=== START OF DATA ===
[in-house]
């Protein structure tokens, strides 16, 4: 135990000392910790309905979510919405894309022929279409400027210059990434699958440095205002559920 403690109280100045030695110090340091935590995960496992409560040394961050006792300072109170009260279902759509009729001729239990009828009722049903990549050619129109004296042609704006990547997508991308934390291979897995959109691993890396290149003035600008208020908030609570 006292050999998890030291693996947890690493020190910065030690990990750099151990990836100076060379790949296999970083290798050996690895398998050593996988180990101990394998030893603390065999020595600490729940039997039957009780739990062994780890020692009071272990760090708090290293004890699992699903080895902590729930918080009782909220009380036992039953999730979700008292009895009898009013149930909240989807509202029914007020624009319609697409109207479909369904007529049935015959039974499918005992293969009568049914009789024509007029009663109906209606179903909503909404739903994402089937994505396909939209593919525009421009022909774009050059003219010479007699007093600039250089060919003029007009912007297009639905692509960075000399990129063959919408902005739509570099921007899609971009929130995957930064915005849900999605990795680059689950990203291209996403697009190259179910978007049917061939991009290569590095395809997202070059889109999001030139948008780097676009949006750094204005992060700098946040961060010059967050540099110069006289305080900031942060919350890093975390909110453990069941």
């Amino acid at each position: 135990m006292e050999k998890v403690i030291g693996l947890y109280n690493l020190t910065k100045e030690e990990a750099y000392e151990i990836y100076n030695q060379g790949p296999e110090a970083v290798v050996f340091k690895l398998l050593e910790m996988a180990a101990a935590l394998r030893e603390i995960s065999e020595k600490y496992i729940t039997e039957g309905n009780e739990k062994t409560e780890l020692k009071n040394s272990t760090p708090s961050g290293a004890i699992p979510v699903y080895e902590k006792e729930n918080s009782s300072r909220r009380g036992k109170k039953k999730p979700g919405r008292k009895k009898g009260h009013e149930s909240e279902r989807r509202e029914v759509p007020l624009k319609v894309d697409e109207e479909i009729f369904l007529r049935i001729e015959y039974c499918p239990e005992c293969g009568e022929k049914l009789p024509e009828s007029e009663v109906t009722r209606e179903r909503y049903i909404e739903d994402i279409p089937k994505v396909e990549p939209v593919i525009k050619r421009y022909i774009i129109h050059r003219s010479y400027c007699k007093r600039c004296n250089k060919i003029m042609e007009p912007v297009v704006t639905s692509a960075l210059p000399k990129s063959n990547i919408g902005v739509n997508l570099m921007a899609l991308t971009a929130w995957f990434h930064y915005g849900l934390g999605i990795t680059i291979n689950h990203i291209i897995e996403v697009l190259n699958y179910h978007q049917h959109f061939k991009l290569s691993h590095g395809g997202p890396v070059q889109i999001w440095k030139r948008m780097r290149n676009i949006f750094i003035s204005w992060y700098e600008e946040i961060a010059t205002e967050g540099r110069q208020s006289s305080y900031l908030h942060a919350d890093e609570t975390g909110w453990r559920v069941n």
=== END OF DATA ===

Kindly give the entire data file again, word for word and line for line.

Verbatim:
[in-house]
């Protein structure tokens, strides 16, 4: 135990000392910790309905979510919405894309022929279409400027210059990434699958440095205002559920 403690109280100045030695110090340091935590995960496992409560040394961050006792300072109170009260279902759509009729001729239990009828009722049903990549050619129109004296042609704006990547997508991308934390291979897995959109691993890396290149003035600008208020908030609570 006292050999998890030291693996947890690493020190910065030690990990750099151990990836100076060379790949296999970083290798050996690895398998050593996988180990101990394998030893603390065999020595600490729940039997039957009780739990062994780890020692009071272990760090708090290293004890699992699903080895902590729930918080009782909220009380036992039953999730979700008292009895009898009013149930909240989807509202029914007020624009319609697409109207479909369904007529049935015959039974499918005992293969009568049914009789024509007029009663109906209606179903909503909404739903994402089937994505396909939209593919525009421009022909774009050059003219010479007699007093600039250089060919003029007009912007297009639905692509960075000399990129063959919408902005739509570099921007899609971009929130995957930064915005849900999605990795680059689950990203291209996403697009190259179910978007049917061939991009290569590095395809997202070059889109999001030139948008780097676009949006750094204005992060700098946040961060010059967050540099110069006289305080900031942060919350890093975390909110453990069941």
């Amino acid at each position: 135990m006292e050999k998890v403690i030291g693996l947890y109280n690493l020190t910065k100045e030690e990990a750099y000392e151990i990836y100076n030695q060379g790949p296999e110090a970083v290798v050996f340091k690895l398998l050593e910790m996988a180990a101990a935590l394998r030893e603390i995960s065999e020595k600490y496992i729940t039997e039957g309905n009780e739990k062994t409560e780890l020692k009071n040394s272990t760090p708090s961050g290293a004890i699992p979510v699903y080895e902590k006792e729930n918080s009782s300072r909220r009380g036992k109170k039953k999730p979700g919405r008292k009895k009898g009260h009013e149930s909240e279902r989807r509202e029914v759509p007020l624009k319609v894309d697409e109207e479909i009729f369904l007529r049935i001729e015959y039974c499918p239990e005992c293969g009568e022929k049914l009789p024509e009828s007029e009663v109906t009722r209606e179903r909503y049903i909404e739903d994402i279409p089937k994505v396909e990549p939209v593919i525009k050619r421009y022909i774009i129109h050059r003219s010479y400027c007699k007093r600039c004296n250089k060919i003029m042609e007009p912007v297009v704006t639905s692509a960075l210059p000399k990129s063959n990547i919408g902005v739509n997508l570099m921007a899609l991308t971009a929130w995957f990434h930064y915005g849900l934390g999605i990795t680059i291979n689950h990203i291209i897995e996403v697009l190259n699958y179910h978007q049917h959109f061939k991009l290569s691993h590095g395809g997202p890396v070059q889109i999001w440095k030139r948008m780097r290149n676009i949006f750094i003035s204005w992060y700098e600008e946040i961060a010059t205002e967050g540099r110069q208020s006289s305080y900031l908030h942060a919350d890093e609570t975390g909110w453990r559920v069941n």